COSMO, The Winning Design for the 2015 Young Architects Program

Image courtesy of archdaily.net

Image courtesy of archdaily.net

Every year, the Museum of Modern Art and MoMA PS1 host the Young Architects Program, an annual competition that gives emerging architects the opportunity to build projects conceived for MoMA PS1’s courtyard. The 2015 winner, Andrés Jaque/Office for Political Innovation, has designed a movable structure which will purify 3,000 gallons of water, causing its stretched-out plastic mesh to glow. The project, titled COSMO, opens later this month and will serve as a backdrop for MoMA PS1’s popular music concert series, Warm Up.

Established in 2000, the YAP was designed to solidify the affiliation between The Museum of Modern Art and MoMA PS1. The architects follow a program with a tight budget, and are asked to make the best use of the pre-existing space and available materials. Previous winners include SHoP, who won the first-ever YAP contest and went on to design the Barclays Arena. In 2000, the then-emerging firm designed an outdoor environment called Dunescape, where visitors could lounge, socialize, sunbathe, wade in shallow pools, and cool off. Lifeguard stands doubled as performance stages, and the structure provided plenty of shade from the summer sun. While SHoP was already up-and-coming when it won the YAP contest, many former finalists credit YAP for launching their careers, as the program provides room for experimentation along with visibility in New York City.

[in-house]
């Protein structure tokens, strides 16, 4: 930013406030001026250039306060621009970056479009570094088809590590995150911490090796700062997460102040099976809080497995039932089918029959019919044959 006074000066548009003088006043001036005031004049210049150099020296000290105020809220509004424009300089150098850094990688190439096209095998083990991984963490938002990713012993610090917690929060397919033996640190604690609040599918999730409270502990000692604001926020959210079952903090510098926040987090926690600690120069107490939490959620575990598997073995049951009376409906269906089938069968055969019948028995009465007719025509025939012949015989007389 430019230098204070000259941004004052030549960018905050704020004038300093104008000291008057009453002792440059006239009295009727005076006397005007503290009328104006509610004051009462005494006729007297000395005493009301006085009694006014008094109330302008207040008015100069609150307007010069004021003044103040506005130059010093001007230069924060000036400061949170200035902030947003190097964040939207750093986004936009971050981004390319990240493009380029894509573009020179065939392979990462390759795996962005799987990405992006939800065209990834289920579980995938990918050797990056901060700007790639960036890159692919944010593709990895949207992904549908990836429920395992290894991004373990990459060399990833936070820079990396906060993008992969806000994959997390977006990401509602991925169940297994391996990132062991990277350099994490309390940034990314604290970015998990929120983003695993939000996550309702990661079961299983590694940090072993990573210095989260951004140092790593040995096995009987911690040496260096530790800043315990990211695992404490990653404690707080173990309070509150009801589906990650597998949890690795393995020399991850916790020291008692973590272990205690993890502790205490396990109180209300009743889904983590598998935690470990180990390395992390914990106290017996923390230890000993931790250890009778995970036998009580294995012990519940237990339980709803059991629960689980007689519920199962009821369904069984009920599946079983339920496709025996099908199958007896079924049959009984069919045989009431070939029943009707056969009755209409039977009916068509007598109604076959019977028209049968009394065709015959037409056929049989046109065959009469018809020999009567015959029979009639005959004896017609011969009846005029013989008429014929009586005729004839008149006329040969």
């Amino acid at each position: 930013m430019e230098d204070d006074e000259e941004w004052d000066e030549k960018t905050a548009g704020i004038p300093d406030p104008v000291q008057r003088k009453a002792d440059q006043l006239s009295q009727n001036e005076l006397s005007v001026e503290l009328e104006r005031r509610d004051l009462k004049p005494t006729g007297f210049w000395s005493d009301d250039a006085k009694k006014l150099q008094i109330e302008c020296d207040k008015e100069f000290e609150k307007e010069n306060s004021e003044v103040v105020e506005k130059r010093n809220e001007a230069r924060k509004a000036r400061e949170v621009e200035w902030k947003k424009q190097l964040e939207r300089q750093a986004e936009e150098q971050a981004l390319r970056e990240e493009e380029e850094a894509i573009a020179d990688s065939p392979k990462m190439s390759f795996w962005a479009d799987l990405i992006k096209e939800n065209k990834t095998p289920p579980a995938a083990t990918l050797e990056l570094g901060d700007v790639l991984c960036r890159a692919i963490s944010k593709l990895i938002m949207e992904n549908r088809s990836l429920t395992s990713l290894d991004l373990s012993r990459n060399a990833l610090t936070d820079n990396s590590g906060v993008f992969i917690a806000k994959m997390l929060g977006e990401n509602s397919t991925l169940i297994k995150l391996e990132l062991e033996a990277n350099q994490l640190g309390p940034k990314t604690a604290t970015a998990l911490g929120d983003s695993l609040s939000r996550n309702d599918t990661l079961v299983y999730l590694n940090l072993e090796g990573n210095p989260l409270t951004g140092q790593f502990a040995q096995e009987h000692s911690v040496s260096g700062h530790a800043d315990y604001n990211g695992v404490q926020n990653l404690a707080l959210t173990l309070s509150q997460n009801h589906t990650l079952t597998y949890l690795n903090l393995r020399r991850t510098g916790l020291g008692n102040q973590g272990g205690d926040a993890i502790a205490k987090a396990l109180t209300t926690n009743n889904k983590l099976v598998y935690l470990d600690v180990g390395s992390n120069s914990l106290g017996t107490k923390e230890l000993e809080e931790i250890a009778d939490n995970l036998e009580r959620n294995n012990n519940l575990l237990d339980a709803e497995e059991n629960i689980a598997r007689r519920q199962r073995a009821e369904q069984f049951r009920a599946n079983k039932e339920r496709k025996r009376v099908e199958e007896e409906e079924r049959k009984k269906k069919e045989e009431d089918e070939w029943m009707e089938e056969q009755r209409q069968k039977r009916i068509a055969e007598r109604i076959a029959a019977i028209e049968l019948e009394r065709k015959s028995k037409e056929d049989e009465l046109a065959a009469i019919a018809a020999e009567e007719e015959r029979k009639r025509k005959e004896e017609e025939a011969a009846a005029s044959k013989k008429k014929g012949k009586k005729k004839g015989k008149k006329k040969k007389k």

Photo courtesy of shoparc.com

Photo courtesy of shoparc.com

Last year’s winning design was built from 100% organic material and had a near-zero carbon footprint, and was likely the start of a trend in eco-friendly design for YAP projects. This year’s challenge was to provide a water feature for leisure and fun. Many of the proposals continued in the environmentally-conscious tradition. One of the finalists, Roof Deck would have repurposed waste from other buildings and redirected wastewater into a collection and retention system. Gels, another finalist, planned to use water to sprout wheatgrass and wildflowers, and then to compost parts of the project at the end of the summer.

Photo courtesy of thelivingnewyork.com

Photo courtesy of thelivingnewyork.com

Winning architect Andrés Jaque was inspired by a statistic put forth by the United Nations, which cites that by 2025 two thirds of the global population will live in countries that lack sufficient water. Jaque answers this statistic by providing an artifact which will raise awareness, but can also be easily reproduced all around the world, giving people access to drinking water. COSMO is engineered to filter and purify 3,000 gallons of water over a four-day cycle, eliminating suspended particles and nitrates, balancing the pH, and increasing the level of dissolved oxygen. Aside from creating clean water, COSMO creates a visually stunning disco-ball effect which will perfectly complement the musical performances it will accompany this summer.

Image courtesy of momaps1.org

Image courtesy of momaps1.org

An exhibition of the five YAP finalists’ proposed projects will be on view at MoMA over the summer – the other four finalists are brillhart architecture (Drones’ Beach), Erin Besler (Roof Deck), The Bittertang Farm (Gels), and Studio Benjamin Dillenburger (Phenomena). Visitors will be able to see the plans for brillhart architecture’s escapist beach-themed installation, Studio Benjamin Dillenburger’s exploration of digital design, and the proposals for Roof Deck, Gels, and COSMO. The exhibition will run from June 24 to September 5, and admission to the museum is $25 for adults. You can find more information on ticketing and hours on the MoMA website.

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